ISSN: 1391 - 0531
Sunday, February 18, 2007
Vol. 41 - No 38
Financial Times  

World Bank preparing country strategy for next 4 years

The World Bank has embarked on the Country Assistance Strategy for Sri Lanka for the next four years and its new Poverty Assessment report will help in this process, its country director for Sri Lanka said this week.

"We hope the report will contribute to the debate and understanding of poverty in Sri Lanka," Naoko Ishii said adding that the report helped to raise new issues in the poverty situation.

The media was briefed this week about the "Poverty Assessment for Sri Lanka: Engendering Growth with Equity: Opportunities and Challenges" report and regional workshops held to discuss poverty issues.

For the first time, the Bank led a discussion in Uva, considered the most impoverished region. “We held a discussion with local parties there,” said Amba Narayan, senior economist World Bank and co-author of the report.

The report says poverty reduction at the national level has been slow in Sri Lanka due to widening growth disparities across sectors and regions.

It says poverty reduction has been hampered by slow economic growth outside the Western Province which remains predominantly rural.

The Western Province experienced the steepest reduction in poverty incidence-- from 19 to 11 percent between 1990/91 and 2002 - thanks to rapid economic growth. Growth was 2 to 3 times faster in the Western Province, which includes the main urban centre of the country, than in the rest of the country. Other provinces experienced modest growth and poverty reduction and in North West, Uva and Sabaragamuwa provinces poverty even increased as modest growth was combined with higher income inequality, the report said.

"The extent of poverty reduction in Sri Lanka will critically depend on how lagging regions and groups participate in the growth process," says Ambar Narayan, senior economist World Bank and co-author of the report. An important reason for slow growth outside the Western Province is stagnation in agriculture. Limited growth in agricultural incomes during 1991-2002 contributed to slow reduction in rural poverty where about 90 percent of the poor live.

Responding to questions about ‘nice’ growth rates trotted out by the government which means little to poorer sections of the society, Narayan said “more growth is better than no growth” but agreed that there should be equitable growth that benefits all communities.

“We care about where the growth comes from and the government too has expressed concern about lagging regions.”

At an earlier public forum on this report, it was revealed that poverty in the estate sector increased by 50 percent between 1990 and 2002 whereas urban poverty halved with rural poverty easing by a five percent.

Further needs such as looking at the estate sector as an industry and a business concern ‘not a welfare camp for the workers’, was also emphasized, while suggesting that the welfare of the estate community should be taken out of the hands of the trade unions and estate management.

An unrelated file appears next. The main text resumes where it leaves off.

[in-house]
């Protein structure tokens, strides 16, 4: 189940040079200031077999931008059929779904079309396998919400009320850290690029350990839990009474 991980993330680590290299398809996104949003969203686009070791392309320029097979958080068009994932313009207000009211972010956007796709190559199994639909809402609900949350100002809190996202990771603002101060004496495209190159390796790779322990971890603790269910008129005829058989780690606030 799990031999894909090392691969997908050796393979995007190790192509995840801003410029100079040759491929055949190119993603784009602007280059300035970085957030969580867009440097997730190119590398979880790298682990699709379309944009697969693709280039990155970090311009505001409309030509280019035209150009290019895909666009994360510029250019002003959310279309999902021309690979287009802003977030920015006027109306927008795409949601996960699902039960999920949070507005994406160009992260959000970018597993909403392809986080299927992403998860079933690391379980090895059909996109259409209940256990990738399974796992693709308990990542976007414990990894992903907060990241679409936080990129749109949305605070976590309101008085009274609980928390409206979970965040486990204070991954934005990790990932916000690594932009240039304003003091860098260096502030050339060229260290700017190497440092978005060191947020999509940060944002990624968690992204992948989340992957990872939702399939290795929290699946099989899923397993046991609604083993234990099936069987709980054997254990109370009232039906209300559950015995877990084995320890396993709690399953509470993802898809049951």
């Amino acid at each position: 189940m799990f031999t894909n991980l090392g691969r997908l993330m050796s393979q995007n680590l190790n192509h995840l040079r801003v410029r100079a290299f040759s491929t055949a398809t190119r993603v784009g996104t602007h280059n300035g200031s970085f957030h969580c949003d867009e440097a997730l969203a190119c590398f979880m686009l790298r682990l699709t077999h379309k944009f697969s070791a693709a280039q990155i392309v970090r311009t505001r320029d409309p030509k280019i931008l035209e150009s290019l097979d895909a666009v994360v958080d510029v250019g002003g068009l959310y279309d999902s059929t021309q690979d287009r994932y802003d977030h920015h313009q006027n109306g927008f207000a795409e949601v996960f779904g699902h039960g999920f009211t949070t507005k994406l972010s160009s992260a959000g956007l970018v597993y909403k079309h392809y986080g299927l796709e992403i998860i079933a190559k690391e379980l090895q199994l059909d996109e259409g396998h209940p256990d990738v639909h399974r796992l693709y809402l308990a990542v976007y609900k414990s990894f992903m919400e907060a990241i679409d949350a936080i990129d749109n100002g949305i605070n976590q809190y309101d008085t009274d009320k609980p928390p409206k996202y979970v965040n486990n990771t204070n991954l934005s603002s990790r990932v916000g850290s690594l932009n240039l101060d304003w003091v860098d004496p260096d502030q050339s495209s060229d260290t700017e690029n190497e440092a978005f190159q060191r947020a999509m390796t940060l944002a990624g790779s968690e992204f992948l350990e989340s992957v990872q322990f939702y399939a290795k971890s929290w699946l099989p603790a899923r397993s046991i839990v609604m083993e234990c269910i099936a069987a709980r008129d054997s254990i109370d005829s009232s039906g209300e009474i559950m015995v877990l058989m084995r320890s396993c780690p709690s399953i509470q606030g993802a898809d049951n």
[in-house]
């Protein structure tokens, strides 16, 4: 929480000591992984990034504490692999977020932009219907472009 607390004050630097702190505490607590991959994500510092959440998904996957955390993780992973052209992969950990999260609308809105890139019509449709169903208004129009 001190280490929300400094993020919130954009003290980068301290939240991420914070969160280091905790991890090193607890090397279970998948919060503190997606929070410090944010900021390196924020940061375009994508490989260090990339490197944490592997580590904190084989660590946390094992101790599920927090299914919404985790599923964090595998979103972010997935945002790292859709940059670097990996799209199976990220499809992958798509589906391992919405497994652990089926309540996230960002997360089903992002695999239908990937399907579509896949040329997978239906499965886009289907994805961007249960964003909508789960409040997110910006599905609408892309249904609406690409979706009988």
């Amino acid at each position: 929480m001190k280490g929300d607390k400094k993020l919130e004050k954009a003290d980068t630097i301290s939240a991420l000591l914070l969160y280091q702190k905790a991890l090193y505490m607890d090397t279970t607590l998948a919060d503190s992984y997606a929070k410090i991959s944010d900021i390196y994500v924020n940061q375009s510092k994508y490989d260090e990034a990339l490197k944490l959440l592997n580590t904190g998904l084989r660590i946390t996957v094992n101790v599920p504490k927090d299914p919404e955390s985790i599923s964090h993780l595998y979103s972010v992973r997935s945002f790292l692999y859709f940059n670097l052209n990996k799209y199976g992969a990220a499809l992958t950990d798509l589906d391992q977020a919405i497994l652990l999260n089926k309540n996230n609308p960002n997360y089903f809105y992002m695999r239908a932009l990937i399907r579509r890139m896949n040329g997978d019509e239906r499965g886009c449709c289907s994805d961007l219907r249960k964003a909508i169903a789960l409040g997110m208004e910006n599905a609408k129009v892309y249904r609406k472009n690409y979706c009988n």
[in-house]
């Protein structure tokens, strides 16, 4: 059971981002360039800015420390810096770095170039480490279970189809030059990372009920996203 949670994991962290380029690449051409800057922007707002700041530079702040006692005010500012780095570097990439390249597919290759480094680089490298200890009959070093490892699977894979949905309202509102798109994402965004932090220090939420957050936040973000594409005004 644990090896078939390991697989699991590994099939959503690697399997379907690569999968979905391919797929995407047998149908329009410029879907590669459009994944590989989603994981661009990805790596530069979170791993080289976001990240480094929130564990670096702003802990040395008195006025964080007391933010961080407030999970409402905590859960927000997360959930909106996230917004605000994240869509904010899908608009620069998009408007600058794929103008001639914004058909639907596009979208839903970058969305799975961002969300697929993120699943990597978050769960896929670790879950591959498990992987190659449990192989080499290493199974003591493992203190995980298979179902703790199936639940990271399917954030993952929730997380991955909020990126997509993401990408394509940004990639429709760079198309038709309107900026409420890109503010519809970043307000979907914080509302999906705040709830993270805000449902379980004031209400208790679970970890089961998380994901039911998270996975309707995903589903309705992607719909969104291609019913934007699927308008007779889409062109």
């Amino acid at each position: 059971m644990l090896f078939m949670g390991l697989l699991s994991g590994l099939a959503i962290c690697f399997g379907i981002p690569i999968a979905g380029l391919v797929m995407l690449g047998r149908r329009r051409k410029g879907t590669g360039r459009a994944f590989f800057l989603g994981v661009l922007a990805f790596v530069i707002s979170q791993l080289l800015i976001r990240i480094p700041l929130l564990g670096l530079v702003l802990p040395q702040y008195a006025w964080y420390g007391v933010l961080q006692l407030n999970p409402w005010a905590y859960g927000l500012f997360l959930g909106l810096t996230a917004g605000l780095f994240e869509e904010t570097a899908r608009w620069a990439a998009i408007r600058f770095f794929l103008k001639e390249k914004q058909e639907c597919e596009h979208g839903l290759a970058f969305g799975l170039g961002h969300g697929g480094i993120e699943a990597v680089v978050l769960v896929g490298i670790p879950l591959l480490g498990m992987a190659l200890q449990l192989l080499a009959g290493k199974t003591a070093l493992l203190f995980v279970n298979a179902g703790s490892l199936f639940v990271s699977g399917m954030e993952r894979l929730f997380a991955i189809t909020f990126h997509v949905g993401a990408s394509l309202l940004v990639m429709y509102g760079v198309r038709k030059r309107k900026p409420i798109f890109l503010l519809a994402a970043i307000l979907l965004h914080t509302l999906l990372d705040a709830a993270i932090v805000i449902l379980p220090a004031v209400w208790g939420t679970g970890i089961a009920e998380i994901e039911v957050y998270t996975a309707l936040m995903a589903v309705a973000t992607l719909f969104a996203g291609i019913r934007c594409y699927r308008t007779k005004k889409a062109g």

Speaking at the release of the World Bank report on Sri Lanka Poverty Assessment in Colombo, Neranjana Gunatilleke, a senior professional at the Centre for Poverty Analysis (CEPA) said the fact that whether the welfare of the workers need to be taken care of by the industry alone or not is not spoken of and that it is an issue that need s to be addressed.

Gunatilleke said research conducted by CEPA identified the core issue in the estate sector as housing. The estate community is given workers quarters for their housing and if they live in them they have to work for the estate. Further there are other areas which have hindered the economic and social development of this sector such as the lack of national identity cards among its inhabitants which limits the prospects of the young community moving out of the estate sector to look for jobs.

“About 70 percent had at least one member of the family working outside the estate. Thus the flow of labour from the estates to the country is not limited. The bond between the workers and the management which keeps a web on the feelings of marginalisation has to be broken. It is not captive labour any more. We have gone half way with mainstreaming on this sector. We need to go the rest of the way too,” said Gunatilleke.

Speaking about the risks involved she said, “The estate community would lose the safety net of employment and welfare, the industry would lose a captive labour supply with a risk of disruption to production and the trade unions would on the other hand lose there power base and the state might lose export earnings.”

The report highlights even though the country is on par with middle-income countries and Millennium Development Goal timetables on various aspects, consumption and income poverty still persists and the poor continue to face basic welfare challenges such as malnutrition.

Basic interrelated constraints which prevent access by the poor to opportunities in more dynamic sectors of the economy such as inadequate connectivity to growth centres, lack of infrastructure facilities, poor quality schools and other public services, inadequate access to clean water, electricity, sanitation and quality of housing were also highlighted. The report warned of a possibility of the population in the estates, North and East, and the tsunami-affected coastal areas more likely to fall into the poverty cycle due to historical disadvantages or recent events like civil conflict or natural disasters.

“A high concentration of the households around the poverty line in 2002 suggests a sizable vulnerable population at the risk of falling into poverty as a result of economic shocks or natural disasters.”

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Copyright 2007 Wijeya Newspapers Ltd.Colombo. Sri Lanka.